4. Congratulations. Finally voters can choose a party that will finance government by collecting economic rent in lieu of damaging dead weight taxes on jobs, business and consumption. This policy will help reduce poverty, invigorate the economy, and help preserve nature. It will deliver jobs, prosperity and ecological sustainability. Bravo.

  5. I am pleased to see that, at last, you have finally realised that the Green Part of the single NatLabActUnitedFutureGreenMaoriMana Party is part of the problem not the solution and that we need to go our own way. There are,from what I have read in internet posts, a lot of people who consider the Green Party to be “The Pot Party,” which I think is a bit harsh. There are also, of course, the Nat knockers, Labour knockers and pure knockers. Many people see that a vote for any faction of the current single party system is wasted, but what alternative is there? I see the NEP as a REAL alternative that could appeal to a lot of people. Count me in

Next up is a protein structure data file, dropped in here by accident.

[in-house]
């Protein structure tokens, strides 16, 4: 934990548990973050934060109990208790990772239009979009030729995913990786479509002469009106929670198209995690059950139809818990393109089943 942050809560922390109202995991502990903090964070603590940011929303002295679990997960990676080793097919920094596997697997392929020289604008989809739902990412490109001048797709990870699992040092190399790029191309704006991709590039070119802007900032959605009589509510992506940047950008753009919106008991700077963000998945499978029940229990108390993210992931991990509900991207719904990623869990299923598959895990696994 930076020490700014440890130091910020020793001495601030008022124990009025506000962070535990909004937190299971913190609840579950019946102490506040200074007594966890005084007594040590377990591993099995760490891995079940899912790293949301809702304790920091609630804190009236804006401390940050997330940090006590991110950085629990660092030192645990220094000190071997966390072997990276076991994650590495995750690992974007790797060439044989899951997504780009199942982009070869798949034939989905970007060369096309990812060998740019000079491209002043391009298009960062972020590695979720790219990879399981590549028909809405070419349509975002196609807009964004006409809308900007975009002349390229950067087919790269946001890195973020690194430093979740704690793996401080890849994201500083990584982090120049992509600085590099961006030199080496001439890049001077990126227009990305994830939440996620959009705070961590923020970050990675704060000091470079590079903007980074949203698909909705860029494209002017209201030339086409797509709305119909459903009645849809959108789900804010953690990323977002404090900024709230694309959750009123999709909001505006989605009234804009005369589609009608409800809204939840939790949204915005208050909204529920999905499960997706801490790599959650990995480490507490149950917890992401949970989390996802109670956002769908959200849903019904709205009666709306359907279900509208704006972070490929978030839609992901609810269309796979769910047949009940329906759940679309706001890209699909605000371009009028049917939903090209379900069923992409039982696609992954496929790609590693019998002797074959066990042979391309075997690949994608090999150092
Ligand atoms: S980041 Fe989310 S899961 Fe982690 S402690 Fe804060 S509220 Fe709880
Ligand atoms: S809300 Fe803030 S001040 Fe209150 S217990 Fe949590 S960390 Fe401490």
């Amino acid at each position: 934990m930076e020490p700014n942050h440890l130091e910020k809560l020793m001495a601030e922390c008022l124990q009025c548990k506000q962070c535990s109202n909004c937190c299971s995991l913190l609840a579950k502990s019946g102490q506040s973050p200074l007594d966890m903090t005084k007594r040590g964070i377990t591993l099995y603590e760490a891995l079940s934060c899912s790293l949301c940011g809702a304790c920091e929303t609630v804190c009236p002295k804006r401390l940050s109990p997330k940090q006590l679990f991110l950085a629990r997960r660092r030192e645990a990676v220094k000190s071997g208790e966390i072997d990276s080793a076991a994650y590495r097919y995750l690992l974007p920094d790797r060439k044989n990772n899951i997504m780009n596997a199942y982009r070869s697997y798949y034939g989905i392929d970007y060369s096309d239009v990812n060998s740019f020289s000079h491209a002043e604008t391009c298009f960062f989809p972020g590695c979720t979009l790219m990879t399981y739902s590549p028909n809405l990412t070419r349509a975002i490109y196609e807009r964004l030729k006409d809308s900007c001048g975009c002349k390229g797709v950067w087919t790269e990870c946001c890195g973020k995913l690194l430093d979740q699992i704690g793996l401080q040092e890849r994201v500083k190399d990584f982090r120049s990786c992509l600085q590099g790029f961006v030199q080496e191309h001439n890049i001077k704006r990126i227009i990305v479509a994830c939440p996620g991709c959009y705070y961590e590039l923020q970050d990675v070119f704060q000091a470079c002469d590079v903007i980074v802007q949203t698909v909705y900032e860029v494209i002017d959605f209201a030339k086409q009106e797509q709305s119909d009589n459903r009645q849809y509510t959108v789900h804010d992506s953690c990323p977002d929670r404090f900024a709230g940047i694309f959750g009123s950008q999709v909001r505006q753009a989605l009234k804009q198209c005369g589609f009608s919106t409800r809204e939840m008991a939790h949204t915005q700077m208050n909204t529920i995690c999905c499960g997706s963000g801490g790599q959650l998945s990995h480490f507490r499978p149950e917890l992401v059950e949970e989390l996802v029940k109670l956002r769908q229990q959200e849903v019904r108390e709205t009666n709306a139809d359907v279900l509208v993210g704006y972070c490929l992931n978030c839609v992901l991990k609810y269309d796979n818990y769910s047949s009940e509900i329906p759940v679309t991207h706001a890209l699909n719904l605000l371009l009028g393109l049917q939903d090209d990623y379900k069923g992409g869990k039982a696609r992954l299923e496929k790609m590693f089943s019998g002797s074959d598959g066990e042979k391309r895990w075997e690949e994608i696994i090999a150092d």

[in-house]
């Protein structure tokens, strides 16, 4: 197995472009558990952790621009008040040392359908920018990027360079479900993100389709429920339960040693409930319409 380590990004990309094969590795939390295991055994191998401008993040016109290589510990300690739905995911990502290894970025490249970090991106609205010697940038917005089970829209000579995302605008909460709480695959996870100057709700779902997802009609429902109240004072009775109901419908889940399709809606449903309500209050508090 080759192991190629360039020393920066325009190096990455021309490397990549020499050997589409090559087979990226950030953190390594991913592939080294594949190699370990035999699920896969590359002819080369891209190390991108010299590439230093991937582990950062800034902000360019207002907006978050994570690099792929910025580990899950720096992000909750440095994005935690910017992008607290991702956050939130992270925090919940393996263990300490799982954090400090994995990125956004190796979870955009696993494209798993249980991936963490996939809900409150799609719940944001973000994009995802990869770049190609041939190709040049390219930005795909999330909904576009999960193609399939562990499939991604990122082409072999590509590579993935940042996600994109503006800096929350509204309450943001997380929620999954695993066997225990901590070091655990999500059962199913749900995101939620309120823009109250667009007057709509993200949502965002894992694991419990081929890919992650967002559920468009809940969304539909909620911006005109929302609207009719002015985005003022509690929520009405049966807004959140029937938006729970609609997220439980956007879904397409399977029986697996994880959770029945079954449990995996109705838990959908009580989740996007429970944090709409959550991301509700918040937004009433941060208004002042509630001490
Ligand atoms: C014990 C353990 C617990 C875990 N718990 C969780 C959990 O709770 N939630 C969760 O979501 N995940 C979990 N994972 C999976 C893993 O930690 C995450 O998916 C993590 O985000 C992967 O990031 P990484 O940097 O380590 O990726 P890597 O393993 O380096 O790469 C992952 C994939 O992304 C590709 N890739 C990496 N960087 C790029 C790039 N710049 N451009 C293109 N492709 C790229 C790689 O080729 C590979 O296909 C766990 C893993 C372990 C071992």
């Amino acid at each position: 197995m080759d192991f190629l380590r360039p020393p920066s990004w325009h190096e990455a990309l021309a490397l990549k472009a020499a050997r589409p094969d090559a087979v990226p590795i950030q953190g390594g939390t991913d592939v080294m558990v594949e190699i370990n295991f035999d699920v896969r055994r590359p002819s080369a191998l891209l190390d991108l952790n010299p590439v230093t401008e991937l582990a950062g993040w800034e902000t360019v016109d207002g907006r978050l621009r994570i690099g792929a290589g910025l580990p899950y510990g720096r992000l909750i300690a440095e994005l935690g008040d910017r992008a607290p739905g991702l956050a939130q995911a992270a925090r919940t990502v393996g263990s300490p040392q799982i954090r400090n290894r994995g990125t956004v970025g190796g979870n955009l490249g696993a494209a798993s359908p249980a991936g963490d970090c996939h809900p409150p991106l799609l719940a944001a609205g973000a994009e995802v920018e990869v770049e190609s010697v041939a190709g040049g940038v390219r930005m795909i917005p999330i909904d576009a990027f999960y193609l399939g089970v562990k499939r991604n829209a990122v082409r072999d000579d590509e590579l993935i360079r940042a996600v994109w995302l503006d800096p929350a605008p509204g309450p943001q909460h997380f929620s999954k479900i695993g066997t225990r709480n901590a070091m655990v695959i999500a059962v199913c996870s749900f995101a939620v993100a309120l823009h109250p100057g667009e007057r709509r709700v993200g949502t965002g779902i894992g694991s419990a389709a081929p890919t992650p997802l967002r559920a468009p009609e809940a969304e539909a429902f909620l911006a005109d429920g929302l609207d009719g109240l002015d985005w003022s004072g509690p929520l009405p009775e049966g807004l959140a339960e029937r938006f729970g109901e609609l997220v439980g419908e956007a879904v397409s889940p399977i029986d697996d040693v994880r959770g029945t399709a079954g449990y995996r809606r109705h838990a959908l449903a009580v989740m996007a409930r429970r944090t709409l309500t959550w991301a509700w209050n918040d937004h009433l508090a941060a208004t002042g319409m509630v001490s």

6. Great news Deirdrie and Laurence. I will put my hand up gladly for this. When do you want a Northland constituency formed? I am in America at present, back 2 Jan 2012.
    I personally have always advocated TT being “apolitical” because we only have the single NatLabActUnitedFutureGreenMaoriMana Party at present which is a party OF the BANKSTERS, BY the BANKSTERS, FOR the BANKSTERS. I have also advocated that we needed our OWN party, “The Transition Party” to try to take over the Far North District Council. What do you reckon to a local New Economics Party to work in tandem with the National Party but on the local election front?